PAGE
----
Artist’s 70-year path started with escape from Nazis
The more you know about Jacek von Henneberg, the humble artist and architect down Walden Street, the more amazing he gets.
He’s been around the world, toting canvas and palette to paint in India, Nepal and Europe, for starters. And there’s 70 years worth of the work, selections from which come on display Thursday in the Fay Chandler Gallery, 20 Sacramento St., in the Agassiz neighborhood.
A 70-year body of work is impressive enough — but even more so is the story of how he first used his artistic talents: as a prisoner of war forced to march with retreating Nazi forces.
Born in Poland in 1926, von Henneberg joined the Polish Underground Home Army in 1942 to fight the Nazis and in 1944 took part in an uprising. Captured, he survived with his skills — his powerful artistic talents and clever negotiating skills in numerous languages — and eventually escaped. After the war he studied architecture in Poland, Rome and London. Winning a Wheelwright Fellowship in 1949 allowed him to move to the United States and study at Harvard University under Walter Gropius.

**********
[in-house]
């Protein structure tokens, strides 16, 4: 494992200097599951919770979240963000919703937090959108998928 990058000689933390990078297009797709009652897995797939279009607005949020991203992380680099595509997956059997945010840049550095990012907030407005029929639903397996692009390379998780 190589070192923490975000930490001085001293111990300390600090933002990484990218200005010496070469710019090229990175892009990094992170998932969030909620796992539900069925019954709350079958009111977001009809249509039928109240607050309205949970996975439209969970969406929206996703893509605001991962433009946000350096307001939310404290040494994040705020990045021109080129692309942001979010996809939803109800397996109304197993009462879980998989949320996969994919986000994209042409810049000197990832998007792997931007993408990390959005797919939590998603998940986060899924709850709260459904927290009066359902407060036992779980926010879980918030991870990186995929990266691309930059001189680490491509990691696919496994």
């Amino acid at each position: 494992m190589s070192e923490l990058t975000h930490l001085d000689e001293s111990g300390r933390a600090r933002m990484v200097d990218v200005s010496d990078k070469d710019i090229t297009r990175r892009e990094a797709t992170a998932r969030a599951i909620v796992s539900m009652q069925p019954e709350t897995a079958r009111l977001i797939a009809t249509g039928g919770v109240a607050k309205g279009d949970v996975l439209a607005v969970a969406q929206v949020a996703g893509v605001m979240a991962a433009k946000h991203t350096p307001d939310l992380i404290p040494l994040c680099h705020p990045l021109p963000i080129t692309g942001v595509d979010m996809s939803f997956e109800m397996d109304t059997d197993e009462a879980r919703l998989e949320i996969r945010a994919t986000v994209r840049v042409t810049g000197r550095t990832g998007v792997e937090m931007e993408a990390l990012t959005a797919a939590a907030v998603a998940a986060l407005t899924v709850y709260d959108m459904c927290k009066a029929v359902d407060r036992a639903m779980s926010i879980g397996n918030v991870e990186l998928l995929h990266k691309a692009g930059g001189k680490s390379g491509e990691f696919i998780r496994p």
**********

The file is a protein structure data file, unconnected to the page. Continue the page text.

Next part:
The gallery’s “Travels & Memories: Seventy Years of Paintings & Drawings,” a selection of paintings and drawings curated by Diane Charyk Norris, goes beyond plein air architectural paintings to introduce a broader personal memoir through sketchbooks, theatrical designs and powerful surrealist creatures from a recurring theme called “After the Man,” said Catherine Kernan, program director at Maud Morgan Arts, the home of the gallery.
“Through his sketchbooks and paintings, the gallery is pleased to unfold a memorable story of a man who survived extraordinary circumstances and continues to create with a provocative yet humorous and engaging spirit,” Kernan said.
“Travels & Memories: Seventy Years of Paintings & Drawings” starts with a 5:30 to 7:30 p.m. opening reception Thursday and ends Nov. 30. Gallery hours are 10 a.m. to 5 p.m. For information, click here.